Funny how the ice core records analyzed by Chylek (as opposed to the largely climate model exercise of Booth et al.) and show the AMO to be both oscillatory and multidecadal—and to be exhibiting such characteristics long before any possible human influence.

Judith Curry’s words “By publishing this, Nature seems to be looking for headlines, rather than promoting good science” seem to ring loud and true in light of further observation-based research.

May God rest the soul of Nature.

SOURCE (See the original for references)

USHCN Surface Temperatures, 1973-2012: Dramatic Warming Adjustments, Noisy Trends

By Dr Roy Spencer

Since NOAA encourages the use the USHCN station network as the official U.S. climate record, I have analyzed the average [(Tmax+Tmin)/2] USHCN version 2 dataset in the same way I analyzed the CRUTem3 and International Surface Hourly (ISH) data.

The main conclusions are:

1) The linear warming trend during 1973-2012 is greatest in USHCN (+0.245 C/decade), followed by CRUTem3 (+0.198 C/decade), then my ISH population density adjusted temperatures (PDAT) as a distant third (+0.013 C/decade)

2) Virtually all of the USHCN warming since 1973 appears to be the result of adjustments NOAA has made to the data, mainly in the 1995-97 timeframe.

3) While there seems to be some residual Urban Heat Island (UHI) effect in the U.S. Midwest, and even some spurious cooling with population density in the Southwest, for all of the 1,200 USHCN stations together there is little correlation between station temperature trends and population density.

4) Despite homogeneity adjustments in the USHCN record to increase agreement between neighboring stations, USHCN trends are actually noisier than what I get using 4x per day ISH temperatures and a simple UHI correction.

The next plot shows the differences between my ISH PDAT dataset and the other 2 datasets. I would be interested to hear opinions from others who have analyzed these data which of the adjustments NOAA performs could have caused the large relative warming in the USHCN data during 1995-97:

Trend Agreement Between Station Pairs

This is where I got quite a surprise. Since the USHCN data have gone through homogeneity adjustments with comparisons to neighboring stations, I fully expected the USHCN trends from neighboring stations to agree better than station trends from my population-adjusted ISH data.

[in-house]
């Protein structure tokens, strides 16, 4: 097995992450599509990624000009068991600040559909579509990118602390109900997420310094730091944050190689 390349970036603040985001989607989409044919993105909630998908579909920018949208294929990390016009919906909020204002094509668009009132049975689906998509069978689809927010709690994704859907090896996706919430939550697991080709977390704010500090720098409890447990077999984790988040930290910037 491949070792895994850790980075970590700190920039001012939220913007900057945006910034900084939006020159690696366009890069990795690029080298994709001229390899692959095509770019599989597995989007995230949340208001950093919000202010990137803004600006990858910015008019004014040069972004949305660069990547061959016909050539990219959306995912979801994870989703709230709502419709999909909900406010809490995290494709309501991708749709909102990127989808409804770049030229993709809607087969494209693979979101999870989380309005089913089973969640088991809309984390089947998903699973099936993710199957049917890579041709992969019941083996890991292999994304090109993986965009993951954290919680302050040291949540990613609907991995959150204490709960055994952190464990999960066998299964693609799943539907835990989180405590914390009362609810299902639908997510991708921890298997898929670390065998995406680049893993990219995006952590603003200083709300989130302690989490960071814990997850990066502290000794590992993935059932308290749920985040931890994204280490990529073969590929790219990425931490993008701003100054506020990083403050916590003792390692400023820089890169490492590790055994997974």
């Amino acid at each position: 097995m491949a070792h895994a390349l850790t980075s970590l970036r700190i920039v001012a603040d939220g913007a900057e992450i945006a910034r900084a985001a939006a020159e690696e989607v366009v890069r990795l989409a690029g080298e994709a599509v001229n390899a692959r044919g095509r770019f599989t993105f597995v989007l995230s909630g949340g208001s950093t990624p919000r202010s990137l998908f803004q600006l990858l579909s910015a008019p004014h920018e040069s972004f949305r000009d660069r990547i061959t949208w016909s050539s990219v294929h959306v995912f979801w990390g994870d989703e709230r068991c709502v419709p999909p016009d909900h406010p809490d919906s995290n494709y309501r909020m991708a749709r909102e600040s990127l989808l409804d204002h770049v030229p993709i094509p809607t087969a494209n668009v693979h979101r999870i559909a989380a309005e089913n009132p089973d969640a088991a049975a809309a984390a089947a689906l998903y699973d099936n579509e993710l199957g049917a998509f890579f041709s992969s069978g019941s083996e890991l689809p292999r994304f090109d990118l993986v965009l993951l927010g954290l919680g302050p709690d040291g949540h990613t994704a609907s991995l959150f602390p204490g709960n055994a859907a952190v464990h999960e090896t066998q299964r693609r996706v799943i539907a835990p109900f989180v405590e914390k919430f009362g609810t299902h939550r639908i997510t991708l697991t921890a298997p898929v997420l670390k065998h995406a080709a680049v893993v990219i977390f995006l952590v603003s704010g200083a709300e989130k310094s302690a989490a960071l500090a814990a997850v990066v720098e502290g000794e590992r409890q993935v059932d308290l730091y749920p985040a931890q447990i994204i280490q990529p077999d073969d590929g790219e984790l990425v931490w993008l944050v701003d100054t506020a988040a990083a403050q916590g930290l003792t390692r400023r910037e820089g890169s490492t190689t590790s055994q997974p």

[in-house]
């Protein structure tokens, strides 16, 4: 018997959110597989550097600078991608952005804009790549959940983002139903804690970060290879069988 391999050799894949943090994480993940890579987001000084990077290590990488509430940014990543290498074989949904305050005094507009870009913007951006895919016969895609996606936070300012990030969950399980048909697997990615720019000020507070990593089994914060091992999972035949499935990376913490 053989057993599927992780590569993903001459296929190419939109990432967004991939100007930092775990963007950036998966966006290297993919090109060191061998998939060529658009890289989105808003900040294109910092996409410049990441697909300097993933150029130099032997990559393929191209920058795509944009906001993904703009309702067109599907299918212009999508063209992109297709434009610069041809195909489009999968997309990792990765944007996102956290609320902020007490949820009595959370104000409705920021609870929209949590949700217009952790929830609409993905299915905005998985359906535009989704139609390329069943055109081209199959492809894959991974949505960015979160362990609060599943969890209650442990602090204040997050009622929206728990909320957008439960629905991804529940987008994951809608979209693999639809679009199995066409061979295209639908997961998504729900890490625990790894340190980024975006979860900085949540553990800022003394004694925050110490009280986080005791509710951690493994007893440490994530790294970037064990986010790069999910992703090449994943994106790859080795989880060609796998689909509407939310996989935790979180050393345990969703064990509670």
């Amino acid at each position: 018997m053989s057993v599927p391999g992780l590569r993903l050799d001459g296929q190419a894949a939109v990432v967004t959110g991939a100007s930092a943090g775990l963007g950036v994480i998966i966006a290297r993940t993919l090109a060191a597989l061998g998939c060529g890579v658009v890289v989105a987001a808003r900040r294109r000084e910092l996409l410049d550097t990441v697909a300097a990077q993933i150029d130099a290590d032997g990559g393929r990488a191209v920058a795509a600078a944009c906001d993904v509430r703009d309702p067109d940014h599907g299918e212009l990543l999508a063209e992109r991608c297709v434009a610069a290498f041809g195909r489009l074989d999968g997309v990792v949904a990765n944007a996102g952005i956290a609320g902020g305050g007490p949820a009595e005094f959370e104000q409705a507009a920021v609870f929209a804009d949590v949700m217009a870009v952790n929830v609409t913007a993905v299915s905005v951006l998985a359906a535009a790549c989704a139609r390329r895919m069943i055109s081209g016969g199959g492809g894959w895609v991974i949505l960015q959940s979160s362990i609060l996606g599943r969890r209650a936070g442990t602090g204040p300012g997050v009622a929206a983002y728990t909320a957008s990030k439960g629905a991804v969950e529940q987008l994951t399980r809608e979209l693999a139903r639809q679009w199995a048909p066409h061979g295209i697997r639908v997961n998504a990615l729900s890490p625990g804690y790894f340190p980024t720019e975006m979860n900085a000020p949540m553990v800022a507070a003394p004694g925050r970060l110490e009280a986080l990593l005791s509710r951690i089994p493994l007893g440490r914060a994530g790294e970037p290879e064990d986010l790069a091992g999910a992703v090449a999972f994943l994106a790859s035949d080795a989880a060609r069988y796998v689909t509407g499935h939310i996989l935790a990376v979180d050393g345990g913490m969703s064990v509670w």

But the ISH trend pairs had about 15% better agreement (avg. absolute trend difference of 0.143 C/decade) than did the USHCN trend pairs (avg. absolute trend difference of 0.167 C/decade).

Given the amount of work NOAA has put into the USHCN dataset to increase the agreement between neighboring stations, I don’t have an explanation for this result. I have to wonder whether their adjustment procedures added more spurious effects than they removed, at least as far as their impact on temperature trends goes.

And I must admit that those adjustments constituting virtually all of the warming signal in the last 40 years is disconcerting. When “global warming” only shows up after the data are adjusted, one can understand why so many people are suspicious of the adjustments.

Much more HERE (See the original for links, graphics etc.)

Paper bags or Plastic? NEITHER says L.A.

If you’re the type of person who freezes up with indecision every time you’re asked that question, consider moving to Los Angeles — the city may decide for you.

“A Los Angeles City Council committee moved forward Wednesday with a plan to end the use of paper and plastic bags at supermarket checkout lines, saying such a move would spur consumers to switch to more environmentally friendly reusable ones,” the Los Angeles Times reports.

By arguing that banning bags is just as important as banning smoking, the city’s Energy and Environment Committee has advanced a plan to ban bags at some 7,500 stores.

The proposal went forward with total disregard for plastic bag manufacturers and their employees. “I will be losing my job, losing my insurance. Please take that into consideration,” said Norma Fierro, an employee of Crown Poly, a company which expects to layoff between 20 and 130 employees if the ban in approved, according to the Times.

20-130 employees? That’s okay: it’s not like we’re in the middle of a faltering economy where even an investment of $5 million dollars can barely muster up 15 permanent jobs; saving the world from shopping bags if far more noble endeavor.

Well, maybe that’s unfair. Perhaps it didn’t occur to the city council that people might lose their jobs over the bag ban.

“Councilman Paul Koretz said he expected that Crown Poly would need to eliminate only a small number of positions,” the Times reports. Wait — the city council is aware the ban will result in layoffs?


Okay, so aside from the expected firings, what‘s the city’s plan to implement the ban? The Times explains:

"Under the proposal, the council would still need to draft an ordinance and initiate an environmental review of the bag phaseout. Once the ordinance is in effect, city officials would provide six months’ warning to stores — including supermarkets and other retailers that sell food — that plastic bags would no longer be permitted. Once the plastic bag ban is in place, supermarkets would be required to charge 10 cents for each paper bag. Six months later, paper bags would be prohibited as well, said Koretz, who wrote the proposal."

Unsurprisingly, the ban is being enthusiastically supported by environmentalist groups who say the vast majority of plastic bags don’t get recycled properly and are littering the city and ocean. They argue the ban will force consumers to use reusable bags.

“People will adjust,” councilman Dennis Zine said. “They’ll adapt.” Or we’ll just try to carry everything all at once…which is what we do half the time anyway.